In this book, award-winning poet and literary critic Judith Fitzgerald presents a fascinating portrait of one of the twentieth century's great thinkers and the guru of media culture.
Author: Judith Fitzgerald
Publisher: XYZ editeur/XYZ Publishing
Category: Biography & Autobiography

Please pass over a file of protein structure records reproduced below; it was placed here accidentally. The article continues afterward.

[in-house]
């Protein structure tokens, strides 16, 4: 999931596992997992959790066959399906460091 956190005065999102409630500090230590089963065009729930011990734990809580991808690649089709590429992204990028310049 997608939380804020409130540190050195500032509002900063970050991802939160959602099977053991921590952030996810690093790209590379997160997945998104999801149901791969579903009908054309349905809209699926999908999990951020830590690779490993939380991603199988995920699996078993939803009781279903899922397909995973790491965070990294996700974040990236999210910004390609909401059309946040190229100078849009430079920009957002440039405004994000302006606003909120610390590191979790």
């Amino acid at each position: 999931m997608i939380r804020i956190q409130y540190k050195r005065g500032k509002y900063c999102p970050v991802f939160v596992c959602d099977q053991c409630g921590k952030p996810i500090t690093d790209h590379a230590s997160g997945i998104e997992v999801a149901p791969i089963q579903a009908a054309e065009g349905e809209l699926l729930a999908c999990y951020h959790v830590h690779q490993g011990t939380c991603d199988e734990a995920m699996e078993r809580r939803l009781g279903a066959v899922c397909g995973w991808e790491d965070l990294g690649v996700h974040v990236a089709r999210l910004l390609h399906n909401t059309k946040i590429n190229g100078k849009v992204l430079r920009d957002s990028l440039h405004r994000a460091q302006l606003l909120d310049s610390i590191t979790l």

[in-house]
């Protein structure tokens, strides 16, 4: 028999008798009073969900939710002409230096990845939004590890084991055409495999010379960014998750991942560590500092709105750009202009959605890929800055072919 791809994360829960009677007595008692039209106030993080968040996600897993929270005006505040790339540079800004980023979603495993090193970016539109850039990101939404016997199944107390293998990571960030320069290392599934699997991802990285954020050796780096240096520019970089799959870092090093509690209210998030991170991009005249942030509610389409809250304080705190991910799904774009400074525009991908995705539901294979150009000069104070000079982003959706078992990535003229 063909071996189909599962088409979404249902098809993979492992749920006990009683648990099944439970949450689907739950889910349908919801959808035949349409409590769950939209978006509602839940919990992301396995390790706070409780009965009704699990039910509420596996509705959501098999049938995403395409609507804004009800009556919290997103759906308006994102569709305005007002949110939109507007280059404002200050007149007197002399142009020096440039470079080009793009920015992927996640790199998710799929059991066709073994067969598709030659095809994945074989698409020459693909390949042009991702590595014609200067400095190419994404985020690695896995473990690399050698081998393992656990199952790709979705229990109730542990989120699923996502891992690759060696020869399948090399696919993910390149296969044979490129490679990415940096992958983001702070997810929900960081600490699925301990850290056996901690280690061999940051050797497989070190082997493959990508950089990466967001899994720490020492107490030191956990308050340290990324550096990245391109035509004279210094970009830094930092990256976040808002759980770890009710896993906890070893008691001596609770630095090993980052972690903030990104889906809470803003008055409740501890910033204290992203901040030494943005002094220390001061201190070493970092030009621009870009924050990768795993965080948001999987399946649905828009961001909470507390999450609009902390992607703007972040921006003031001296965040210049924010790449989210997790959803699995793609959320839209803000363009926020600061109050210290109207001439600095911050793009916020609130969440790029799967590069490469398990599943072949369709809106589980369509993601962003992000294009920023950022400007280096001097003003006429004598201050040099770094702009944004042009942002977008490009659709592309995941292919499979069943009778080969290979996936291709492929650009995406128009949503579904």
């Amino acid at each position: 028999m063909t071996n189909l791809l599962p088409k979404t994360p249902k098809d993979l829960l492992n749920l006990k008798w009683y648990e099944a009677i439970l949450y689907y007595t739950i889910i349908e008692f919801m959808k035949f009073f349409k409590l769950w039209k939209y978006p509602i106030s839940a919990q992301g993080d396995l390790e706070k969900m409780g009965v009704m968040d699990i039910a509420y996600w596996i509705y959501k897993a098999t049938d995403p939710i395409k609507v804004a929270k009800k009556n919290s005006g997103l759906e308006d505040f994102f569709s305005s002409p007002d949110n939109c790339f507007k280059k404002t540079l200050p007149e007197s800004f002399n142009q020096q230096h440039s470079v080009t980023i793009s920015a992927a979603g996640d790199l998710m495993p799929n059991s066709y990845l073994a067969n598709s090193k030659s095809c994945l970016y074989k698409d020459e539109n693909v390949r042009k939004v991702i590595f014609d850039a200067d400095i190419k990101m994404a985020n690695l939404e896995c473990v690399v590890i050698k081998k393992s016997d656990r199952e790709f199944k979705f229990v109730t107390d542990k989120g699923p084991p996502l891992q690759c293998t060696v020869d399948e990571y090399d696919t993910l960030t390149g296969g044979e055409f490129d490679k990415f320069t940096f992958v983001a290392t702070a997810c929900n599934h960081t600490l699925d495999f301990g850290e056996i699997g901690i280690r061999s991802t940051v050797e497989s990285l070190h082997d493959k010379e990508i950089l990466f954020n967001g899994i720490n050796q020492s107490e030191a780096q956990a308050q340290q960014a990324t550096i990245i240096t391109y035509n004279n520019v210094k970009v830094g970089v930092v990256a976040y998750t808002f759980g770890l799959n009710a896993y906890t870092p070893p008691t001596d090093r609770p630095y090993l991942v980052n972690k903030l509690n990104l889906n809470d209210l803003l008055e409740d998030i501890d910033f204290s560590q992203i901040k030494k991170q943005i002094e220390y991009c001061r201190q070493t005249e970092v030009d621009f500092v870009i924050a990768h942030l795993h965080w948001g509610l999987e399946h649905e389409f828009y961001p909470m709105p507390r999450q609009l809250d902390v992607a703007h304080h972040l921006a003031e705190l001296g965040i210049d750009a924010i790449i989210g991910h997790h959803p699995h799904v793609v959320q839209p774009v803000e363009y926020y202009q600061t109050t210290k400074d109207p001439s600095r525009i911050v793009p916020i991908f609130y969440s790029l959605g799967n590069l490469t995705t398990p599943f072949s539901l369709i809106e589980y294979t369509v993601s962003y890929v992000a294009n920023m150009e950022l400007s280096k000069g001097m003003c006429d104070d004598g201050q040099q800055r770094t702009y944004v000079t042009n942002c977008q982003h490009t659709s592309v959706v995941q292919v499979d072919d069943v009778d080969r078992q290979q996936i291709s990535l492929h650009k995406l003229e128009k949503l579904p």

During the 1960s, Canadian communications theorist Marshall McLuhan became world famous for his studies of the effects of mass media and technology on modern culture. An academic rebel and a brilliant linguist who loved puns and wordplay, McLuhan published several breakthrough books, including "The Gutenberg Galaxy" (1962) and "Understanding Media: The Extensions of Man" (1964). McLuhanisms like "the global village" and "the medium is the message" have become part of our everyday vocabulary. A number of McLuhan's revolutionary ideas baffled and astonished audiences during his lifetime. Now, in the first decade of the new millennium, he seems to have been an explorer who peered into the future and mapped its contours in living colour. He described the nature and dynamics of the Internet many years before it even existed. A giant on the cultural landscape, McLuhan equipped the planet's current population with the mental charts and maps to learn its way through the maze of what he termed the Age of Information. In this book, award-winning poet and literary critic Judith Fitzgerald presents a fascinating portrait of one of the twentieth century's great thinkers and the guru of media culture. Fitzgerald's own humorous wordplay captures the wise-cracking spirit of McLuhan as she traces the trajectory of his life from his prairie childhood, Cambridge education, happy marriage and conversion to Roman Catholicism, to his teaching years in the United States prior to taking up the position of director of the Centre for Culture and Technology at the University of Toronto.